Two more film reviews from Visions du Réel

Here are two more film reviews written by Karhy Morf on films that have been shown at Visions du Réel over the festival. If you missed seing any of these films, all is not lost, quite often they are shown again either on Swiss television or at the cinema later on in the year, if this should happen Living in Nyon will alert readers in advance.

Note: there are also some of the films already available in the festival “shop” which is in the Salle Communale over the festival period.   

The Table with the Dogs (Kathakali) by Cédric Martinelli and Julien Touati – Learning a traditional Indian dance style

Kathy says; “Ten years ago I saw my first Kathakali performance in southern India. The show was fascinating and like no other I had seen. This style of traditional dance-drama originated from Kerala in the seventeenth century. Dancing Bharatanatyam (south Indian classical dance) myself for four years in I can imagine the effort and hours that go into the training. I was surprised to see how well a foreigner was able to master the art in only a few years. After this movie you will understand that a good Kathakali dancer needs skill, immense concentration and physical stamina.”

Testing your body limits

 French choreographer and dancer Julien Touati joins the PSV Nathyasangham School in Kottakal (Kerala) for three years. He is the only white student in a class of young Indian men. Students can join the school at age thirteen and usually become accomplished dancers fourteen years later. Many of the youngsters that enter this type of school dedicate their lives to dance.

Training begins each day at 0:5:00a.m. The pupils begin by executing strenuous eye movements while they sit on woven mats on the cement floor. Then they smear oil on their bodies and cover themselves with a loincloth. One after the other they jump around the room like grasshoppers, doing stretches, arm movements, turning and twisting their bodies in all directions and running on the spot at breakneck speed. As they go through dance steps non-stop for hours sweat pours off their faces and bodies. Intricate mudras (hand gestures) are learnt tell a story on their own as well as a combination of eye and eyebrow movements. Their master joins in to show them what they have missed or still need to control. The teacher simply touches the students’ body to correct his position. The classes go on without much talking. The classes take place in a simple cement building. The rooms contain only the bare necessities. Wooden tables and benches are used to share a drink or meal.

Some learn to play musical instruments. A young boy learns to sings, trying to follow the tone of his teacher. When a mistake is made the he is immediately corrected and made to begin again until it is perfect. Each dancer must be ready to learn, listen and give his best from dawn to sunset. He is required to be obedient and work as long as the instructor feels is necessary.

Kathakali costumes are elaborate and prepared with care by skilled tailors. Each student takes at least an hour to do his make-up before a show. He paints his face, colours his eyes, puts on his jingles and the costume of the character he is going to represent. When the musicians are in place and the dancers are ready the show can begin.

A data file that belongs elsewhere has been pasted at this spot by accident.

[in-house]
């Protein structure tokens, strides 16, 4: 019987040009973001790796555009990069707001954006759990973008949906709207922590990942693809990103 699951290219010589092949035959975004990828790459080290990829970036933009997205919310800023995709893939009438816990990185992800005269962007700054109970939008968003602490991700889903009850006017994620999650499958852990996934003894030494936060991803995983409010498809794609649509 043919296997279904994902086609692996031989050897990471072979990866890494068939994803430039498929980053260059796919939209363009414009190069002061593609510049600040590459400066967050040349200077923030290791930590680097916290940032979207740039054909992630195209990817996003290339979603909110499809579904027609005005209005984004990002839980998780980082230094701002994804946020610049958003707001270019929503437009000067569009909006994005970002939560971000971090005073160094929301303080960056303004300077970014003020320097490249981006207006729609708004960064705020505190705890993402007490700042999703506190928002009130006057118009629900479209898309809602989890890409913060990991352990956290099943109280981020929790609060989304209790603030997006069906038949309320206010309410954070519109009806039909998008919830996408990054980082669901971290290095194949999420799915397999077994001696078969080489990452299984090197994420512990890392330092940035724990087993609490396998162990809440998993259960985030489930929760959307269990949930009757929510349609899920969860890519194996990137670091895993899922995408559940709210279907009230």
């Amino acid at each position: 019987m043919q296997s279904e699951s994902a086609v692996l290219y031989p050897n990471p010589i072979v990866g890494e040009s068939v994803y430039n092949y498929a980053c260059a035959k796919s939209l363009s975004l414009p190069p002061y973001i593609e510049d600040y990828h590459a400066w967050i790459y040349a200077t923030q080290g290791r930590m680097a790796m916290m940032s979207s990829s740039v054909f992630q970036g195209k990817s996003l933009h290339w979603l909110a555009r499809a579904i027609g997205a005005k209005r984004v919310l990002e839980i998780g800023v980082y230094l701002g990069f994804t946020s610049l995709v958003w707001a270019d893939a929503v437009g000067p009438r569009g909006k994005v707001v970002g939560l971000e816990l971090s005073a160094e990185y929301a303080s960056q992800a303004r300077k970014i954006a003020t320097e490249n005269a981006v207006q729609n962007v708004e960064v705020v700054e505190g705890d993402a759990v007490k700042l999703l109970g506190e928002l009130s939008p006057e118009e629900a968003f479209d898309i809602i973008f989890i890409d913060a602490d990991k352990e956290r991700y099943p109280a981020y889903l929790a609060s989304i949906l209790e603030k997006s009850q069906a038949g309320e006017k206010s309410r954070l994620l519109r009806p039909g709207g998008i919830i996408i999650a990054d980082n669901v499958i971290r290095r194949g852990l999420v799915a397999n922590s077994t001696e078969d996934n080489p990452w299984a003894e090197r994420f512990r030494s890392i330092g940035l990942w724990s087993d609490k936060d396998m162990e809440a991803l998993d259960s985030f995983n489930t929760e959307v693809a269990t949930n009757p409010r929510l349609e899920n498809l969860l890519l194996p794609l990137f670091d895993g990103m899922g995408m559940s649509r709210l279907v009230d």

Kathy also saw

“I was born on a spring day” – Road movie and discovering an absent father by Claudia Dessolis

“The solitary road journey takes us from Geneva to Marseille. The viewer gets a glimpse of unknown landscapes along the way, meets individuals learns about their lives. It is also the story about the film director’s absent father through a letter to his daughter. It takes some time to get used to the various different elements of the story. I enjoyed discovering the father through his letter and meeting the individuals on the road I often laughed at their stories. The movie also has you wondering what it means growing up with a father in jail.”  

From Geneva to Marseille

The film begins with a man’s voice, Claudia’s father, writing about his life from prison. He was born in Barbagia, Sardinia in 1942 in the interior mountain area of the impenetrable maquis (shrubland)which was also famous for its bandits and kidnappers. Many tried to conquer this region and after many efforts had no choice but to abandon it.

Claudia had her bag stolen which held many important personal contents that she will never get back again, like a picture of her sitting on her father’s lap. The trip stops to interview individuals that each have an interesting story to tell. The father’s voice comes in pieces, fragmenting the film, and goes on with his story.

She meets a variety of people on her journey from an elderly couple  that she speaks to through the closed gates of an old factory (she could not enter because of the presence of two guard dogs). The couple have lived there for the past twenty-three years to guard the factory which is located in the middle of nowhere. She then goes on to meet  a group of young people who sit  around and talk about why they don’t fit into the society anymore. A girl confides that she needs a lot of freedom and that her mother cannot offer enough. A man talks about eating a cat and how he made stew with it. It tasted exactly like rabbit stew.  A card reader shuffles the cards and lays them on the table. He reads Claudia’s fortune and tells her that she is beginning a new life with this movie and that it will never be the same again. She also meets a porno actor who freely explains what it is like having to perform well in front of the camera. He is scared with each film. Will he able to satisfy the woman and the film director? He does what the film director says. He enjoys what he does. These other individuals plus the children she meeets make this an interesting story.